Did Jesus Have a Job Description?
Without clarity in our jobs, it's impossible to succeed. Though Jesus had clarity about his mission, his followers often disagree about his job description.
Hard Work in the Wrong Direction
Have you ever felt like you have been successful at your job only to find out what you have been crushing is only a small part of the bigger picture of your job? That’s crushing. Honest, hard work in the wrong direction is ineffective at best and detrimental at worst.
A lack of clarity about Jesus' job description has led to distinctions that have become crushing divisions over time.
I have no doubt Jesus had clear eyes and a full heart concerning his purpose, his job description. We're not going to get everyone on the same page in one blog post, but if you haven't taken the time to consider it, now is as good a time as any.
Throughout Church history and in current streams of the American Church, different ideas about Jesus’ mission have drawn sharp lines in theology, ecclesiology, and missiology. Some emphasize Jesus’ Kingship and others emphasize his Kingdom, resulting in different philosophies of ministry and combative attitudes about the mission of Jesus’ followers, the Church. Perhaps, this is most obvious in America between the stereotypes of Evangelical and Mainline churches.
Looking at Scripture, it is right to recognize the potential for confusion when looking at two of the most quoted passages that help us understand Jesus’ mission. In Luke 19:10, Jesus states he has come to “save the lost.” A church deeply committed to the work of evangelism over all else can find biblical support for this philosophy in Luke 19. But, a church deeply committed to the work of justice over all else can find biblical support for this philosophy in Luke 4, where Jesus states that he has been anointed to set the oppressed free.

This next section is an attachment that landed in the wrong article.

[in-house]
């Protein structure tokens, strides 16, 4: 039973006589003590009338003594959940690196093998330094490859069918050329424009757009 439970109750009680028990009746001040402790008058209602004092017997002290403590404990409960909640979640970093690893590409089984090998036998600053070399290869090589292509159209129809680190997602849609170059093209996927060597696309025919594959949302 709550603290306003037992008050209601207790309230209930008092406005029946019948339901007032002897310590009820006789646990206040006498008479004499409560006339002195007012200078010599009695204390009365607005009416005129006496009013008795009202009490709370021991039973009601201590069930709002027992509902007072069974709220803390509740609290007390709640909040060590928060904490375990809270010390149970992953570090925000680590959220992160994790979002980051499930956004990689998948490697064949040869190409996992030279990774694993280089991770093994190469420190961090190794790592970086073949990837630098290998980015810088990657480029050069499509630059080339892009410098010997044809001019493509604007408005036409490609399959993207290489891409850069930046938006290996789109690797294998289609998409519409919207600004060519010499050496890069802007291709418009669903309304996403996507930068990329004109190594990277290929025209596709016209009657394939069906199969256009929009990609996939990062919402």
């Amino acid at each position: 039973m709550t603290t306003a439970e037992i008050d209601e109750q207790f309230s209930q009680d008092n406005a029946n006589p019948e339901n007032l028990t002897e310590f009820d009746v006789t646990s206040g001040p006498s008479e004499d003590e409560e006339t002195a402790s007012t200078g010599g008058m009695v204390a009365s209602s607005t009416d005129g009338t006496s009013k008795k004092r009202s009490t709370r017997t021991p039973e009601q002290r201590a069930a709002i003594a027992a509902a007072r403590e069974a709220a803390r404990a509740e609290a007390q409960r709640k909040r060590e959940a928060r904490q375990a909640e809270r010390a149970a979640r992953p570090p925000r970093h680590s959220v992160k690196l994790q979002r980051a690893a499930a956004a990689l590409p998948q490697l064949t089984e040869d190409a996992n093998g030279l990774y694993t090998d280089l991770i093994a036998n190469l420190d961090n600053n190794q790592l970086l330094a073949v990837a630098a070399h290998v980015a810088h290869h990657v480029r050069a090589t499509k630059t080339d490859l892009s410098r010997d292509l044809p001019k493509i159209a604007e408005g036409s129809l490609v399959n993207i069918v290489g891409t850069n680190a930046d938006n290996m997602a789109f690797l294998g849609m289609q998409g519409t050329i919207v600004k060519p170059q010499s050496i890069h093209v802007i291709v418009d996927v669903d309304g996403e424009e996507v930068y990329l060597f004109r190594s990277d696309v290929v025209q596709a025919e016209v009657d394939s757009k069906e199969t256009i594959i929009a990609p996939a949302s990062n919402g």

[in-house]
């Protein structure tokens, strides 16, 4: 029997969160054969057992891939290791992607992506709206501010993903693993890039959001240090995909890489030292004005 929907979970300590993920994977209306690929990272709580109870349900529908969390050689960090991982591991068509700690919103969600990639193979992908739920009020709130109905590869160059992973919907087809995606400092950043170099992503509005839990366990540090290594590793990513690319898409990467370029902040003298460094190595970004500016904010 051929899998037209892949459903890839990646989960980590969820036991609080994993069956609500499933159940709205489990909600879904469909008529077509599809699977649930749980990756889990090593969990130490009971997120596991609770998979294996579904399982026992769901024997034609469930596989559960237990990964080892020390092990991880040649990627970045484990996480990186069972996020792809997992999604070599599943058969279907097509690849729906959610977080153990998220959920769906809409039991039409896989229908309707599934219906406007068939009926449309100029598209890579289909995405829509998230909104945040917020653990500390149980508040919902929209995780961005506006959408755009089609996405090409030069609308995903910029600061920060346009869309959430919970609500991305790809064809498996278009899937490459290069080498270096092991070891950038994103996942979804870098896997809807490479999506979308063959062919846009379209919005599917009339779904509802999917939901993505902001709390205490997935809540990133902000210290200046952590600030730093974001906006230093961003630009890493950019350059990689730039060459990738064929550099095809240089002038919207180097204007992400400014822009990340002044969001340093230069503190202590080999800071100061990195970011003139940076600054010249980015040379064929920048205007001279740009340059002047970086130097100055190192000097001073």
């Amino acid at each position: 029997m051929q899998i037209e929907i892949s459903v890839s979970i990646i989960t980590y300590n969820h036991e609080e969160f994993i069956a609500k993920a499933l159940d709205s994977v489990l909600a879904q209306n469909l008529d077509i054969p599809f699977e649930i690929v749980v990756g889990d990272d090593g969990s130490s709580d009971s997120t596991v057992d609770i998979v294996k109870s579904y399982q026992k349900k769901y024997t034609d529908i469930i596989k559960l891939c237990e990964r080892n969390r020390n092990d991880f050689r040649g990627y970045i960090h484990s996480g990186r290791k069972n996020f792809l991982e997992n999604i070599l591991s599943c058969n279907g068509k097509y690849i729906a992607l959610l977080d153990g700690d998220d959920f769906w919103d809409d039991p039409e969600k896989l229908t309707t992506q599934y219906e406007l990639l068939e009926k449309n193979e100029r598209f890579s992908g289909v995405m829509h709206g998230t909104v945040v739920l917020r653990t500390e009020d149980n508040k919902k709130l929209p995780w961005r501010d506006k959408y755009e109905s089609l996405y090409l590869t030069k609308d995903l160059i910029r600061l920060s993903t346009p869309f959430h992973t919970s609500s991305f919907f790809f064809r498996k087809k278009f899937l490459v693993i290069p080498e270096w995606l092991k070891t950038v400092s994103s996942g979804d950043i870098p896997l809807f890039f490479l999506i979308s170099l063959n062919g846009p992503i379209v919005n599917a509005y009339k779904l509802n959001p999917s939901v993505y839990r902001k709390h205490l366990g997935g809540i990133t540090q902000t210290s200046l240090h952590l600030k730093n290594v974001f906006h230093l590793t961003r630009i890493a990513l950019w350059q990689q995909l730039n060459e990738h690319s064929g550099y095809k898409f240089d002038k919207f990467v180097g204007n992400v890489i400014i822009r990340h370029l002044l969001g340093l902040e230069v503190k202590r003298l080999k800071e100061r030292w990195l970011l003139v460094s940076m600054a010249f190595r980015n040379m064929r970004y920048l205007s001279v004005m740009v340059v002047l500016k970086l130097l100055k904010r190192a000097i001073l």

The emphasis of the work drives the church’s overarching theology, philosophy, and practice. Clarity on the mission, or job description, is essential.
What would a smashing of several passages concerning the reasons Jesus came look like? What kind of job description would Luke 4:18, Luke 19:10, John 10:10, the Great Commission, the Great Commandment, the Great Compassion, and the Cultural Mandate produce? Hopefully, someone is already working on that project, but for today we can trust that Jesus not only included all of these elements in his job description, but he also fulfilled them.
Therefore, the whole Church and the local church can and must keep these as priorities as well.
I want to encourage leaders in local churches (clergy and laity) to seek relationships with leaders in other churches in their city for the purpose of keeping all of Jesus’ priorities in their churches’ job descriptions.
It is through diverse relationships that we see ourselves and the mission of God more clearly.
It is through relationship that we see ourselves and the mission of God more clearly. Emphasizing one part of Jesus’ job description over the over parts in a local church expression is not a cause of division; it is an opportunity to see how a united Church demonstrates a fuller expression of the Triune God’s mission. Yet, each local community must work toward Jesus’ full job description.
In our daily work, we must ask ourselves if we are setting our sights on the horizon of the job description given to us. This includes the one we received from our place of work, but it also includes the one given to each of us from our Father. Let us not fall into the temptation of separating those descriptions. In God’s perfect plan, our daily work moves the needle toward the completion of His eternal work.